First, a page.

alvinology | Feb 8, 2019 | 0
[Movie Review] Suffragette (2015)
Suffragette is a 2015 British historical period drama directed by Sarah Gavron and written by Abi Morgan. The film stars Carey Mulligan, Helena Bonham Carter, Brendan Gleeson, Anne-Marie Duff, Ben Whishaw, and Meryl Streep.
The movie detailed the suffragette movement in Britain where women lobbied together for the rights to vote, seen through the eyes of the female lead.
In early 20th-century Britain, the growing suffragette movement forever changes the life of working wife and mother Maud Watts (Carey Mulligan). Galvanized by political activist Emmeline Pankhurst (Meryl Streep), Watts joins a diverse group of women who fight for equality and the right to vote. Faced with increasing police action, Maud and her dedicated suffragettes must play a dangerous game of cat-and-mouse, risking their jobs, homes, family and lives for a just cause.
There are many heart wrenching moments in Suffragette, on how the women have to give up their everything from their social status to their jobs to their family in order to fight for their rights.
Mulligan is well casted as the lead in Suffragette. She captured the raw emotions and gradual change towards increased radicalization of her character. Maud Watts was not someone who was fully convinced on the suffragette movement from the start, but was gradually forced to follow through when she was pushed to her limits.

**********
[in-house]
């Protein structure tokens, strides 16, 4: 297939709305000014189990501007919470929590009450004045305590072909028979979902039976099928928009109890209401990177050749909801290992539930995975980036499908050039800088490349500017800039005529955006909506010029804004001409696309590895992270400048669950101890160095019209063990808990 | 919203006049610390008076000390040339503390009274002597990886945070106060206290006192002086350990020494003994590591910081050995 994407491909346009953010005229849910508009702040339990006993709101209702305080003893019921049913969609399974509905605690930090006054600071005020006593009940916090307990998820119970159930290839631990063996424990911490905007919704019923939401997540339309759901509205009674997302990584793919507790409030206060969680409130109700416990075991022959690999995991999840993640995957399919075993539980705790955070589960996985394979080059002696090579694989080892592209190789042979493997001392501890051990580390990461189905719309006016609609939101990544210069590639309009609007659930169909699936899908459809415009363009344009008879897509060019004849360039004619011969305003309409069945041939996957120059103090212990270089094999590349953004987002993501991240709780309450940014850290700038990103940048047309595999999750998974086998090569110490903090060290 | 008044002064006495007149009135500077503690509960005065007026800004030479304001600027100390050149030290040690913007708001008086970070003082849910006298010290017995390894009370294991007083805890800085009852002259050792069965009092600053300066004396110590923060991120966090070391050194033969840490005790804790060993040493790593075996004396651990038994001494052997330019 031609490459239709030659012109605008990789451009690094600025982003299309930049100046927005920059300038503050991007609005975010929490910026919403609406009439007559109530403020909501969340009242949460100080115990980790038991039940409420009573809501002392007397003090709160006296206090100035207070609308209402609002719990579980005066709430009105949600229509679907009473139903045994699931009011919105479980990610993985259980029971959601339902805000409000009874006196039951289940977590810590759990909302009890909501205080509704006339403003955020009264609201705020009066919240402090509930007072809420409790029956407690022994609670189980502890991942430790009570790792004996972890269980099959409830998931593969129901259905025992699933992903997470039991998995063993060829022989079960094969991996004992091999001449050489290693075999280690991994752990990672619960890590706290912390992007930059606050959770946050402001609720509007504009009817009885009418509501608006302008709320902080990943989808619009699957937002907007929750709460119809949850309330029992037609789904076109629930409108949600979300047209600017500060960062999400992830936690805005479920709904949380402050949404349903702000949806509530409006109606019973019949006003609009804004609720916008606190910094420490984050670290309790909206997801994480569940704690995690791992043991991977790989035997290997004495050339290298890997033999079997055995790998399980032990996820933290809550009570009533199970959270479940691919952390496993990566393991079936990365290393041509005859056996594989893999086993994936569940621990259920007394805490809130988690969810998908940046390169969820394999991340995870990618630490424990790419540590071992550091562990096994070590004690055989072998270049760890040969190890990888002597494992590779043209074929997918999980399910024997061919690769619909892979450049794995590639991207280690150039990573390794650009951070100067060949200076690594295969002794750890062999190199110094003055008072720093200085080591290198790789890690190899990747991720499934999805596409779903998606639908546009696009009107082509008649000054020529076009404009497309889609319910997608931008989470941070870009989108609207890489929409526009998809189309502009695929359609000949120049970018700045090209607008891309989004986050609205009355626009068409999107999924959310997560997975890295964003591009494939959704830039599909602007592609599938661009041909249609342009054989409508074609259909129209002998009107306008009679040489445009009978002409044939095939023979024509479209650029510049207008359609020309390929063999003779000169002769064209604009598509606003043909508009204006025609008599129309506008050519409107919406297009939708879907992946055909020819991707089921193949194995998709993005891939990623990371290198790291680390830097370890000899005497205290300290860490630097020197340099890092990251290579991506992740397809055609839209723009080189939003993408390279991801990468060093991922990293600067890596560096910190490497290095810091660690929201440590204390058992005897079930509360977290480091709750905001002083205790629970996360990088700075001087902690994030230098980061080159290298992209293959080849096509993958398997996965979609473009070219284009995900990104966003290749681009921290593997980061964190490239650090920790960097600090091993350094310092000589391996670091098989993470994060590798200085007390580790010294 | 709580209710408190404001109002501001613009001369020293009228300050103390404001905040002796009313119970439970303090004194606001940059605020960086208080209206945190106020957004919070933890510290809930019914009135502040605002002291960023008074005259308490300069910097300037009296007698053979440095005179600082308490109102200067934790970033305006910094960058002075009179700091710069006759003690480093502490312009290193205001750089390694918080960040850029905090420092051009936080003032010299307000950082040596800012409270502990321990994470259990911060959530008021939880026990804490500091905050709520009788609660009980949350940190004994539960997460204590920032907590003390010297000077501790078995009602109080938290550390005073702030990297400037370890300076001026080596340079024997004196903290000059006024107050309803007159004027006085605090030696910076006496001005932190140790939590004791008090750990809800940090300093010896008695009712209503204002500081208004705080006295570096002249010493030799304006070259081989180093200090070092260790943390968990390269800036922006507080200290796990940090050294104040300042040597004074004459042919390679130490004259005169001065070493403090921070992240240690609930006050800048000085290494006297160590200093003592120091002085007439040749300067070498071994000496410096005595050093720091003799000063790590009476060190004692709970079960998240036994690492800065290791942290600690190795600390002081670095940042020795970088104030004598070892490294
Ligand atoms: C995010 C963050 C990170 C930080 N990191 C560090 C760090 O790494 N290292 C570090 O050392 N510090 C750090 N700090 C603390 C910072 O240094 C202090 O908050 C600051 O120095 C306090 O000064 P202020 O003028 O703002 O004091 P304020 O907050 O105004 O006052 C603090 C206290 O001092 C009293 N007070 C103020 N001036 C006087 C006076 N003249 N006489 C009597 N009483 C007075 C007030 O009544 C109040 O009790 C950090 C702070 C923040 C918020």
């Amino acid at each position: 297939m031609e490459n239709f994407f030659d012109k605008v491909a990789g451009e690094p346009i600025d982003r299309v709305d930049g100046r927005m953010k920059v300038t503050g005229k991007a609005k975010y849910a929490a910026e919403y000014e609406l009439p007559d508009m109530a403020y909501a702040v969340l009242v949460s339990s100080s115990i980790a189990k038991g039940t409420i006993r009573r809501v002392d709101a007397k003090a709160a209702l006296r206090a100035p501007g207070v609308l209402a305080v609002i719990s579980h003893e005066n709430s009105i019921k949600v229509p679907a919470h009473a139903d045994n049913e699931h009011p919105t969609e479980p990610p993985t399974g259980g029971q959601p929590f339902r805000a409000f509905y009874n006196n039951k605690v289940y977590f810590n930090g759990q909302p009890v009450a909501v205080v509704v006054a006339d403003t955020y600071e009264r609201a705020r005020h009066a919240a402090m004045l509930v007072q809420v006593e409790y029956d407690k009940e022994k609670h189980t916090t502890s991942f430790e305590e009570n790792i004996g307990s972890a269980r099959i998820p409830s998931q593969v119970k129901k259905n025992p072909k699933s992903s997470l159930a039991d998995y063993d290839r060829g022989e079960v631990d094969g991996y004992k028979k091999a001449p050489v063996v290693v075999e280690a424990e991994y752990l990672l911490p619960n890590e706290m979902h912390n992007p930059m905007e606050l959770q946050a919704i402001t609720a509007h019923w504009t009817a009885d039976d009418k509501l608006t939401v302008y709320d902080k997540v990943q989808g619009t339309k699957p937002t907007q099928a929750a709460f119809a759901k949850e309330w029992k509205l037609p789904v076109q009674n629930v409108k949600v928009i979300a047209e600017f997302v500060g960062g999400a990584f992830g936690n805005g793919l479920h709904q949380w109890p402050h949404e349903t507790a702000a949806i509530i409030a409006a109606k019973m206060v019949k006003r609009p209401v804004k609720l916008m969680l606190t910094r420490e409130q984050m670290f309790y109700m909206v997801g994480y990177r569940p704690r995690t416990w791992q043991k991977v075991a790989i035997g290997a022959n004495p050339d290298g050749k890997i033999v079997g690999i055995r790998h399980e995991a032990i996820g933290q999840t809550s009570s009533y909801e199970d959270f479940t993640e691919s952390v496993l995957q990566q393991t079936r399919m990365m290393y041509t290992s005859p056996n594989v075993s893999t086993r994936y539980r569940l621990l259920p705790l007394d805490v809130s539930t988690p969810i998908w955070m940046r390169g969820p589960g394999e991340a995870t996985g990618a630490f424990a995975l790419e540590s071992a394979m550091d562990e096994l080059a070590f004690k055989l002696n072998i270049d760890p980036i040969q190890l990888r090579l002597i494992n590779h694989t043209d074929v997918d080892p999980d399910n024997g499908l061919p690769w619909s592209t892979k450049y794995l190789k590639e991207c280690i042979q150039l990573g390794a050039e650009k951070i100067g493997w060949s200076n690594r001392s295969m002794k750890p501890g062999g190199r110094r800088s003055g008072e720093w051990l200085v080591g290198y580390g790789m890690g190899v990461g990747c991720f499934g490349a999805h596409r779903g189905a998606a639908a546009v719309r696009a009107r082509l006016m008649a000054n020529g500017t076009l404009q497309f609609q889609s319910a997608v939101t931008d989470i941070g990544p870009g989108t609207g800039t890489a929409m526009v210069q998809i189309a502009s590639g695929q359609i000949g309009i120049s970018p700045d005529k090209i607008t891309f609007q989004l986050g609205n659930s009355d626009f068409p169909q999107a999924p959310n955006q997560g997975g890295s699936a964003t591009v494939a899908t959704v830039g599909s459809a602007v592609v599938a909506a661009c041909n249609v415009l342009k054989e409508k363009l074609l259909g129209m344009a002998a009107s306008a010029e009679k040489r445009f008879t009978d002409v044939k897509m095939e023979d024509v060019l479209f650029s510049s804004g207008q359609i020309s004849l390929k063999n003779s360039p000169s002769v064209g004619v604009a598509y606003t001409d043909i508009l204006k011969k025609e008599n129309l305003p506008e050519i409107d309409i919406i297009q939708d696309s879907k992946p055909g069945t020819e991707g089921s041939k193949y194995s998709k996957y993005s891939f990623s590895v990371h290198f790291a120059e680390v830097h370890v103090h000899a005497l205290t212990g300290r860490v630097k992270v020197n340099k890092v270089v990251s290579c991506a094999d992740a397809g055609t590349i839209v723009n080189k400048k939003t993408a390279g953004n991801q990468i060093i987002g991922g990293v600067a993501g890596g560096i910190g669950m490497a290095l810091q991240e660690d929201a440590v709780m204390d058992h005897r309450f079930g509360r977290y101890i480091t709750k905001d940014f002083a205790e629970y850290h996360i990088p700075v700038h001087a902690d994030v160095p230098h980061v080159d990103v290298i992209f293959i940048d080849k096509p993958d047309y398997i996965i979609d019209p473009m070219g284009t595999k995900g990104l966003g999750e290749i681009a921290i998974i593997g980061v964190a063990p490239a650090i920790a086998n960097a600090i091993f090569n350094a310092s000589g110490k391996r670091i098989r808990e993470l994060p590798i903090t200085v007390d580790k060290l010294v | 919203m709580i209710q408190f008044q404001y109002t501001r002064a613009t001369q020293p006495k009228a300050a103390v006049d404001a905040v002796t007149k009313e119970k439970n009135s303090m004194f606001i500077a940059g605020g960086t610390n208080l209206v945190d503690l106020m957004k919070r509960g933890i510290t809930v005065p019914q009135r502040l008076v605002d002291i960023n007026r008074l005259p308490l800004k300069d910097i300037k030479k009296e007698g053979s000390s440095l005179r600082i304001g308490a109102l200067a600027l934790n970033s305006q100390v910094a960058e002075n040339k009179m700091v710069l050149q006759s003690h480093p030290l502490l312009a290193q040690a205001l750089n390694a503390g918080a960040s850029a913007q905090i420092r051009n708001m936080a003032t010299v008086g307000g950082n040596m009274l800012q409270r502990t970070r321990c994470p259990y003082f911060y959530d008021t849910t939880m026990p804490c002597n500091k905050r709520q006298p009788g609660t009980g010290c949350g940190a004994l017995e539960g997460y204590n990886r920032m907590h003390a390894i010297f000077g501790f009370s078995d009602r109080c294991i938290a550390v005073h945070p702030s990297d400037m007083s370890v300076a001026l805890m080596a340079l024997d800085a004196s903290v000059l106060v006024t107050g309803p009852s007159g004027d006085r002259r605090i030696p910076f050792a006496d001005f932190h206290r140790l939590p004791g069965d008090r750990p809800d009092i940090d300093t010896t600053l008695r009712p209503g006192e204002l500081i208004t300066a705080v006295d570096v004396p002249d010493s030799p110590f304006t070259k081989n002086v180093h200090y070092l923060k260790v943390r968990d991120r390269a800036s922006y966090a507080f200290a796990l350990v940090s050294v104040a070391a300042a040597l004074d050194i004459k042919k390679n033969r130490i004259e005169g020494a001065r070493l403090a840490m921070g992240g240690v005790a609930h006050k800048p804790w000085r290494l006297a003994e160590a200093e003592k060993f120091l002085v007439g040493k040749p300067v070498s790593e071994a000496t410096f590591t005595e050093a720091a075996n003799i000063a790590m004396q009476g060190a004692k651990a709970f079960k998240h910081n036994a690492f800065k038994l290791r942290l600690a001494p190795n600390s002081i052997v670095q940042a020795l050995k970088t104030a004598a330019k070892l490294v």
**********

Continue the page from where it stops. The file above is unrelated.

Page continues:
For parents, the scene when Watts had to separate from her son was really painful to watch and will elicit some tears.
In the trailer, Meryl Streep as the political activist Emmeline Pankhurst was featured rather prominently. This is a little misleading as she only had very limited screen time. Hence if you intended to watch Suffragette just to see her, don’t.
I can understand why Streep’s character wasn’t used more though. This is because the movie is told from the perspectives of the working class women who joined the movement (the rank-and-file ‘cannon fodders’ who suffered the worst persecution), not just those from the upper echelon of society.
I appreciate that there was no over-dramatization of the storyline, keeping it real, close to history and almost like a documentary.
You will leave the cinema becoming a convert of the suffragette movement, just like how Watts became a convert.
Suffragette (2015) opens in Singapore cinema on 31 December 2015. A recommended watch to learn about an important period in modern human history.